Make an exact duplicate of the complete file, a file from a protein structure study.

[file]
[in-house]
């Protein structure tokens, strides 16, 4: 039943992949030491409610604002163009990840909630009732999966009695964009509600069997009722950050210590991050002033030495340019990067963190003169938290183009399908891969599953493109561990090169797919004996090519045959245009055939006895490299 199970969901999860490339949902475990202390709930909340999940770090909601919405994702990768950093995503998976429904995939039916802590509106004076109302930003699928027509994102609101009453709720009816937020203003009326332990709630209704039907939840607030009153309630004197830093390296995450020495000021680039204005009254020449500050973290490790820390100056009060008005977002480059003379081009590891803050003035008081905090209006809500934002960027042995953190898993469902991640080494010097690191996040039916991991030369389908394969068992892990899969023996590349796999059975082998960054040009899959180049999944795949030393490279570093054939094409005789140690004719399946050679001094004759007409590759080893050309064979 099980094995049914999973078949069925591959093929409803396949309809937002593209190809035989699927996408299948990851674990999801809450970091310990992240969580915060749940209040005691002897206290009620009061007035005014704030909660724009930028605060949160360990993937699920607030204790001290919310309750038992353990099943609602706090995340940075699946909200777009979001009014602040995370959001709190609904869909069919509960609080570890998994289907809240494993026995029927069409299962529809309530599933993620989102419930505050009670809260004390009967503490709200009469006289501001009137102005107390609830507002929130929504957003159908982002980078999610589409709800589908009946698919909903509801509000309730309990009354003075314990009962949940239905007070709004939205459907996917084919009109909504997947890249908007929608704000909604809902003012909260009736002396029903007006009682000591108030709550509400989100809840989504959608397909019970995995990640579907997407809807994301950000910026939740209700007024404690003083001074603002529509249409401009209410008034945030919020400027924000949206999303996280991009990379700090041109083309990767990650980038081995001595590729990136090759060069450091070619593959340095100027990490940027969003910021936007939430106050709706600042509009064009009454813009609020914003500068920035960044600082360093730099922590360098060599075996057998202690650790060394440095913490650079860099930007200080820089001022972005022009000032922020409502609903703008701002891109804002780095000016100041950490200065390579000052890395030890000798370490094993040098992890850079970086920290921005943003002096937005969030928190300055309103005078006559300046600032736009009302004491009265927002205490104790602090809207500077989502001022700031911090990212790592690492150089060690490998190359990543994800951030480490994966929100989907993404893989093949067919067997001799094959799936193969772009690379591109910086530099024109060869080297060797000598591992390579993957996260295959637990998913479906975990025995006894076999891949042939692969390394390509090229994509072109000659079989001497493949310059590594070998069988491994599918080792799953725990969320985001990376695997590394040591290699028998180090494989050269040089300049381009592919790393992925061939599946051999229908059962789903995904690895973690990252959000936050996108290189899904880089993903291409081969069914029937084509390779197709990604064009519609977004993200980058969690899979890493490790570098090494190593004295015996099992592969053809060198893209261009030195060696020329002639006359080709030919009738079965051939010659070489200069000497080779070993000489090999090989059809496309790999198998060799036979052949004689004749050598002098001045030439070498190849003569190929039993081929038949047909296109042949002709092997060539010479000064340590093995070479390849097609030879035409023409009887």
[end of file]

[in-house]
């Protein structure tokens, strides 16, 4: 039943992949030491409610604002163009990840909630009732999966009695964009509600069997009722950050210590991050002033030495340019990067963190003169938290183009399908891969599953493109561990090169797919004996090519045959245009055939006895490299 199970969901999860490339949902475990202390709930909340999940770090909601919405994702990768950093995503998976429904995939039916802590509106004076109302930003699928027509994102609101009453709720009816937020203003009326332990709630209704039907939840607030009153309630004197830093390296995450020495000021680039204005009254020449500050973290490790820390100056009060008005977002480059003379081009590891803050003035008081905090209006809500934002960027042995953190898993469902991640080494010097690191996040039916991991030369389908394969068992892990899969023996590349796999059975082998960054040009899959180049999944795949030393490279570093054939094409005789140690004719399946050679001094004759007409590759080893050309064979 099980094995049914999973078949069925591959093929409803396949309809937002593209190809035989699927996408299948990851674990999801809450970091310990992240969580915060749940209040005691002897206290009620009061007035005014704030909660724009930028605060949160360990993937699920607030204790001290919310309750038992353990099943609602706090995340940075699946909200777009979001009014602040995370959001709190609904869909069919509960609080570890998994289907809240494993026995029927069409299962529809309530599933993620989102419930505050009670809260004390009967503490709200009469006289501001009137102005107390609830507002929130929504957003159908982002980078999610589409709800589908009946698919909903509801509000309730309990009354003075314990009962949940239905007070709004939205459907996917084919009109909504997947890249908007929608704000909604809902003012909260009736002396029903007006009682000591108030709550509400989100809840989504959608397909019970995995990640579907997407809807994301950000910026939740209700007024404690003083001074603002529509249409401009209410008034945030919020400027924000949206999303996280991009990379700090041109083309990767990650980038081995001595590729990136090759060069450091070619593959340095100027990490940027969003910021936007939430106050709706600042509009064009009454813009609020914003500068920035960044600082360093730099922590360098060599075996057998202690650790060394440095913490650079860099930007200080820089001022972005022009000032922020409502609903703008701002891109804002780095000016100041950490200065390579000052890395030890000798370490094993040098992890850079970086920290921005943003002096937005969030928190300055309103005078006559300046600032736009009302004491009265927002205490104790602090809207500077989502001022700031911090990212790592690492150089060690490998190359990543994800951030480490994966929100989907993404893989093949067919067997001799094959799936193969772009690379591109910086530099024109060869080297060797000598591992390579993957996260295959637990998913479906975990025995006894076999891949042939692969390394390509090229994509072109000659079989001497493949310059590594070998069988491994599918080792799953725990969320985001990376695997590394040591290699028998180090494989050269040089300049381009592919790393992925061939599946051999229908059962789903995904690895973690990252959000936050996108290189899904880089993903291409081969069914029937084509390779197709990604064009519609977004993200980058969690899979890493490790570098090494190593004295015996099992592969053809060198893209261009030195060696020329002639006359080709030919009738079965051939010659070489200069000497080779070993000489090999090989059809496309790999198998060799036979052949004689004749050598002098001045030439070498190849003569190929039993081929038949047909296109042949002709092997060539010479000064340590093995070479390849097609030879035409023409009887």